Wednesday, May 14, 2014

Spring Break New York, pt 1

While others might make their way to Daytona Beach or St. Pete for Spring Break, in search of sun, sand, and sin, we headed to New York, in search of, well, spring (that would be nice), sun (that would make things even better),

Untitled fig. a:  the gang's all here

and fine dining (always important).  And good wine.  And specialty foods, especially Italian.  And, last, but not least, some quality social time with our friends R & MA.

Turns out, we picked the right weekend.  It was downright warm, with plenty of sunshine, all weekend long.  And, apparently, it was the first time New York had had such nice weather since 2013.  It sure seemed like it.  It felt like the entire city was out on the streets and in the parks, taking it all in.  And the first signs of spring started to appear on the landscape.

Untitled fig. b:  spring comes to Manhattan


Sullivan Street Bakery still bakes some fine flatbreads, and when you're heading to East 57th via the Henry Hudson Parkway, it makes an easy stop.  We picked up three different kinds this time, but our favourite was the potato pie once again.

The Grand Central Oyster Bar & Restaurant remains one of New York's great dining rooms and one of our favourite places for seafood & beer--plus, the service is always classic.  All it took was a few dozen oysters, some clams casino, a smoked fish platter, a couple of pan roasts, and a few cold ones to make us forget we'd ever been on the road that day.

We'd been to the Chelsea Market plenty of times back in the day, but it turns out we'd never been to the elaborate food court version of the Chelsea Market.  The Chelsea Market claims that its shops, restaurants, and stalls attract somewhere in the neighbourhood of 5 to 6 million visitors every year to its repurposed and reconditioned former National Biscuit Company factory location, and, having visited on a busy Saturday afternoon, I don't doubt that figure.  It felt like a teeming hive in there, but at least there was just cause for those throngs:  there were definitely a lot of tempting treats to be had.  But we already had lunch plans in the works, so we put the blinders on and focused our attention on two places:  Buon Italia and The Lobster Place.

Buon Italia had a great selection of Italian specialty items, but what we liked about it the most was its no-frills approach and its reasonable prices.  Actually, that's not true--what we liked about it the very most was its Sardinian pane carasatu.  And its Easter displays, like its marzipan fruits (and mushrooms).

fruit platter fig. c:  Easter treats

We had to keep our purchases at The Lobster Place to a minimum, because it was early in the day and it was going to be hours before we returned to our accommodations.  So all we got, really, were a few cans of Spanish canned anchovies, but the place was driving us nuts because this was the very best, freshest, most beautiful selection of seafood we'd seen since Cape Cod.  If the circumstances would have been different, we would have gone to town.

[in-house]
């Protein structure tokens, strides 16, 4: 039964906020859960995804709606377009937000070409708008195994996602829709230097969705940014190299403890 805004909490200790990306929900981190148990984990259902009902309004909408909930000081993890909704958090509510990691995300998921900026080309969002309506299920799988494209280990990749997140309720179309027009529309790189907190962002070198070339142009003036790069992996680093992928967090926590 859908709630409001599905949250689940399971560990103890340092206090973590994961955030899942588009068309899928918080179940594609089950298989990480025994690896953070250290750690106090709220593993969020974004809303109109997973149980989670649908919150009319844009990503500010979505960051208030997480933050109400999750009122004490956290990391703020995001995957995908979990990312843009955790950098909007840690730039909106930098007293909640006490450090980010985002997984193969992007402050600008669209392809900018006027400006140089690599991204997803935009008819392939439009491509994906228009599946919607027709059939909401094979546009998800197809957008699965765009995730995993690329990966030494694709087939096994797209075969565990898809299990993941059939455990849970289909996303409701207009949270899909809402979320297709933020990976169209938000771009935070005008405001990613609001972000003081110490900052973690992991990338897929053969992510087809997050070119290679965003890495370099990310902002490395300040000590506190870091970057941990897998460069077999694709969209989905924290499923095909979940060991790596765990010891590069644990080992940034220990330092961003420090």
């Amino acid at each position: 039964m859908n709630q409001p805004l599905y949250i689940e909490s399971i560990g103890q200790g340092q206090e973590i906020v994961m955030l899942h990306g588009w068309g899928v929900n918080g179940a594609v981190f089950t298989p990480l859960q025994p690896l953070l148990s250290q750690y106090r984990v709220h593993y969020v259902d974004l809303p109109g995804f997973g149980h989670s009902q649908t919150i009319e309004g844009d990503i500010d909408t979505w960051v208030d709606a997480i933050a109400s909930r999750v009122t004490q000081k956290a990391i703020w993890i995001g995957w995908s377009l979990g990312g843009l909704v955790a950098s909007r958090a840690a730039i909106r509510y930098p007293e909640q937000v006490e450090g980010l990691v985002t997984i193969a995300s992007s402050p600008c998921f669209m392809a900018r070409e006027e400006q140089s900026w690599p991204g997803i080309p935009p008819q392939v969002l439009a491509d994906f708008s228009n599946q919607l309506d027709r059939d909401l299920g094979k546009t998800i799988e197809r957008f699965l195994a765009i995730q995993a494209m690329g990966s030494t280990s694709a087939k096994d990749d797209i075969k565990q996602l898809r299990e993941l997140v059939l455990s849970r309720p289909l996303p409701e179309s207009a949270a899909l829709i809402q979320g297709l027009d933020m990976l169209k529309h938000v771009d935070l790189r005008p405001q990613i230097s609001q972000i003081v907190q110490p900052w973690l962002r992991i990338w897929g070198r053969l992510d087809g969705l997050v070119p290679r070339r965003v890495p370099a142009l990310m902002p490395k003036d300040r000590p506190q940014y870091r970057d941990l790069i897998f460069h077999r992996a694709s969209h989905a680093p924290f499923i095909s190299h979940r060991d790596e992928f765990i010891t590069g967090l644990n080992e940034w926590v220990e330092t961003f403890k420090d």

Michelle has had to listen to me wax poetic about Umami Burger for a few years now, and L.A. has proven elusive since then, so when I read that they'd opened up shop in New York City, we decided to make a visit a priority.  Man, am I ever glad that we did.  I didn't love the location as much as the Hollywood one, but the burgers--three Originals and one green chile-laced Hatch burger--sure tasted good.  And the fried pickles and onion rings were pretty choice, too.  Our entire party was hugely impressed.  In fact, I had to physically restrain Michelle to keep her from ordering a second Original burger (parmesan crisp, shiitake mushrooms, roasted tomato, caramelized onions, house ketchup) "for dessert."  That, my friends, is the power of umami.

Flatiron Building, Summer, New York, 1947/1948, Rudy Burckhardt fig. d:  Flatiron District

Later that same afternoon we found ourselves inside that multi-ring circus that is Eataly, just off Madison Square Park and right across the street from the Flatiron Building (you can see there in the photograph above, off to the right).  I thought I'd never been there before, but, as it turns out, I had:  I was in that very same location over a decade earlier for a wedding, back when it was an event space.  With the drinks flowing, a red-hot band on stage, and some dirty dancing on the floor, that wedding had been a pretty crazy occasion, but, I dare say, Eataly on a Saturday afternoon is even crazier.  The gelato line alone was about half a mile long.  Elsewhere, the store had the feel of a department store on Christmas Eve:  pure mayhem.  But, once again, if you hung in there and kept your wits about you, there were amazing finds to be had:  more pane carasatu, anchovy juice, artisanal mostardas, and every style of pasta imaginable, including a number of different kinds of our favourite, corzetti.  We were seriously tempted by the notion of having a late-afternoon snack at Il Pesce, the in-house seafood restaurant that's under the oversight of Dave Pasternack.  And the charcuterie section was pretty tantalizing, too--voracious diners were downing beautiful platters of cheese and cold cuts with their wine.  In the end, we decided to replicate the charcuterie section back in the comfort and splendour of R & MA's apartment--so I picked up some mortadella, some prosciutto, some salumi al finocchio, and a selection of cheeses and we were off!

To be continued...

Sullivan Street Bakery, 533 W. 47th Street, NYC, (212) 265-5580

Grand Central Oyster Bar, Grand Central Station, NYC, (212) 490-6650

The Chelsea Market, 75 9th Avenue, NYC

Umami Burger, 432 6th Avenue (a.k.a., Avenue of the Americas), NYC, (212) 677-8626

Eataly, 200 5th Avenue, NYC, (212) 229-2560


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